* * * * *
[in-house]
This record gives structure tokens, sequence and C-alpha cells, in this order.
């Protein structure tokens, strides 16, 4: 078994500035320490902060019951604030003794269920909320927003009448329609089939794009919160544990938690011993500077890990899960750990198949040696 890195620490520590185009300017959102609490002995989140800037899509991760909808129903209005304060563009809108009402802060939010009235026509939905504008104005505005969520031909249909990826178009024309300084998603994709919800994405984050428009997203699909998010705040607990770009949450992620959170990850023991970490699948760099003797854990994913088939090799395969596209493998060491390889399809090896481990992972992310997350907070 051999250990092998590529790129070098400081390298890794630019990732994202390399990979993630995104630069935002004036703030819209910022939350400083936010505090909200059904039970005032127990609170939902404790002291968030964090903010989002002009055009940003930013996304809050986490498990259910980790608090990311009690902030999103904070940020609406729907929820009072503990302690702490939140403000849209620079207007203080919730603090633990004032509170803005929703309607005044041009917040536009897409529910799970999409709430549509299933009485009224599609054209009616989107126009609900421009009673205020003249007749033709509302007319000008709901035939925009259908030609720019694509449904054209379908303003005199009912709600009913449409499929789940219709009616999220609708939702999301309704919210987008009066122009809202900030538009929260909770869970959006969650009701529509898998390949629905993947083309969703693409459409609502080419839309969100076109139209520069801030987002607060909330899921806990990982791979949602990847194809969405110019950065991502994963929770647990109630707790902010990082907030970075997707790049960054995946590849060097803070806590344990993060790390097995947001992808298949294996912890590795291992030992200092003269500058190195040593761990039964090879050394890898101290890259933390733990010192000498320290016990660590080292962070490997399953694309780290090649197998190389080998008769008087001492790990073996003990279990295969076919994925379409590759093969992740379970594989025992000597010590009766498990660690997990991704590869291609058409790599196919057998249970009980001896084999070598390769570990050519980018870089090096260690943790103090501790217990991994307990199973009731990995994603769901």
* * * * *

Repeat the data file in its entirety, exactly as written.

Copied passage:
[in-house]
This record gives structure tokens, sequence and C-alpha cells, in this order.
């Protein structure tokens, strides 16, 4: 078994500035320490902060019951604030003794269920909320927003009448329609089939794009919160544990938690011993500077890990899960750990198949040696 890195620490520590185009300017959102609490002995989140800037899509991760909808129903209005304060563009809108009402802060939010009235026509939905504008104005505005969520031909249909990826178009024309300084998603994709919800994405984050428009997203699909998010705040607990770009949450992620959170990850023991970490699948760099003797854990994913088939090799395969596209493998060491390889399809090896481990992972992310997350907070 051999250990092998590529790129070098400081390298890794630019990732994202390399990979993630995104630069935002004036703030819209910022939350400083936010505090909200059904039970005032127990609170939902404790002291968030964090903010989002002009055009940003930013996304809050986490498990259910980790608090990311009690902030999103904070940020609406729907929820009072503990302690702490939140403000849209620079207007203080919730603090633990004032509170803005929703309607005044041009917040536009897409529910799970999409709430549509299933009485009224599609054209009616989107126009609900421009009673205020003249007749033709509302007319000008709901035939925009259908030609720019694509449904054209379908303003005199009912709600009913449409499929789940219709009616999220609708939702999301309704919210987008009066122009809202900030538009929260909770869970959006969650009701529509898998390949629905993947083309969703693409459409609502080419839309969100076109139209520069801030987002607060909330899921806990990982791979949602990847194809969405110019950065991502994963929770647990109630707790902010990082907030970075997707790049960054995946590849060097803070806590344990993060790390097995947001992808298949294996912890590795291992030992200092003269500058190195040593761990039964090879050394890898101290890259933390733990010192000498320290016990660590080292962070490997399953694309780290090649197998190389080998008769008087001492790990073996003990279990295969076919994925379409590759093969992740379970594989025992000597010590009766498990660690997990991704590869291609058409790599196919057998249970009980001896084999070598390769570990050519980018870089090096260690943790103090501790217990991994307990199973009731990995994603769901």